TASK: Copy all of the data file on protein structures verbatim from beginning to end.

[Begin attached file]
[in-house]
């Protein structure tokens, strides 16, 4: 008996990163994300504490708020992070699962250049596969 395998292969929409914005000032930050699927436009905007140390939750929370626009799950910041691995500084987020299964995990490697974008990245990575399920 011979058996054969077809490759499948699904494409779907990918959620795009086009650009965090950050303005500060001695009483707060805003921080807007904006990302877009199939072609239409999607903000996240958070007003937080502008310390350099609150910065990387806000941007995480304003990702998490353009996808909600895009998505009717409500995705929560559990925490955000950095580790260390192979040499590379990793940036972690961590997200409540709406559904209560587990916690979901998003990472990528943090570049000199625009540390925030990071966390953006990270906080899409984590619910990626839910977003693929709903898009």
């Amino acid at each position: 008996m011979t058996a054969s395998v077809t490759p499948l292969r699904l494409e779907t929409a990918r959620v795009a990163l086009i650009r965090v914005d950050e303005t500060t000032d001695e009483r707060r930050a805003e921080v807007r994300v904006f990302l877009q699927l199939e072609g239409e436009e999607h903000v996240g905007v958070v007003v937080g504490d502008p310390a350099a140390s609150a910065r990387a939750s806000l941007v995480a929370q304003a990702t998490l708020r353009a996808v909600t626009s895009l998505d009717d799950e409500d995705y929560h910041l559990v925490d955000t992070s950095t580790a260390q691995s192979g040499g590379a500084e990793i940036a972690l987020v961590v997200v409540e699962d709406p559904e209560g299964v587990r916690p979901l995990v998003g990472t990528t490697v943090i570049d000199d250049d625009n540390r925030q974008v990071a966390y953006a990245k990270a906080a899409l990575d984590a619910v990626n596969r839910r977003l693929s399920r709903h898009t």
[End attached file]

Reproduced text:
[in-house]
């Protein structure tokens, strides 16, 4: 008996990163994300504490708020992070699962250049596969 395998292969929409914005000032930050699927436009905007140390939750929370626009799950910041691995500084987020299964995990490697974008990245990575399920 011979058996054969077809490759499948699904494409779907990918959620795009086009650009965090950050303005500060001695009483707060805003921080807007904006990302877009199939072609239409999607903000996240958070007003937080502008310390350099609150910065990387806000941007995480304003990702998490353009996808909600895009998505009717409500995705929560559990925490955000950095580790260390192979040499590379990793940036972690961590997200409540709406559904209560587990916690979901998003990472990528943090570049000199625009540390925030990071966390953006990270906080899409984590619910990626839910977003693929709903898009």
């Amino acid at each position: 008996m011979t058996a054969s395998v077809t490759p499948l292969r699904l494409e779907t929409a990918r959620v795009a990163l086009i650009r965090v914005d950050e303005t500060t000032d001695e009483r707060r930050a805003e921080v807007r994300v904006f990302l877009q699927l199939e072609g239409e436009e999607h903000v996240g905007v958070v007003v937080g504490d502008p310390a350099a140390s609150a910065r990387a939750s806000l941007v995480a929370q304003a990702t998490l708020r353009a996808v909600t626009s895009l998505d009717d799950e409500d995705y929560h910041l559990v925490d955000t992070s950095t580790a260390q691995s192979g040499g590379a500084e990793i940036a972690l987020v961590v997200v409540e699962d709406p559904e209560g299964v587990r916690p979901l995990v998003g990472t990528t490697v943090i570049d000199d250049d625009n540390r925030q974008v990071a966390y953006a990245k990270a906080a899409l990575d984590a619910v990626n596969r839910r977003l693929s399920r709903h898009t």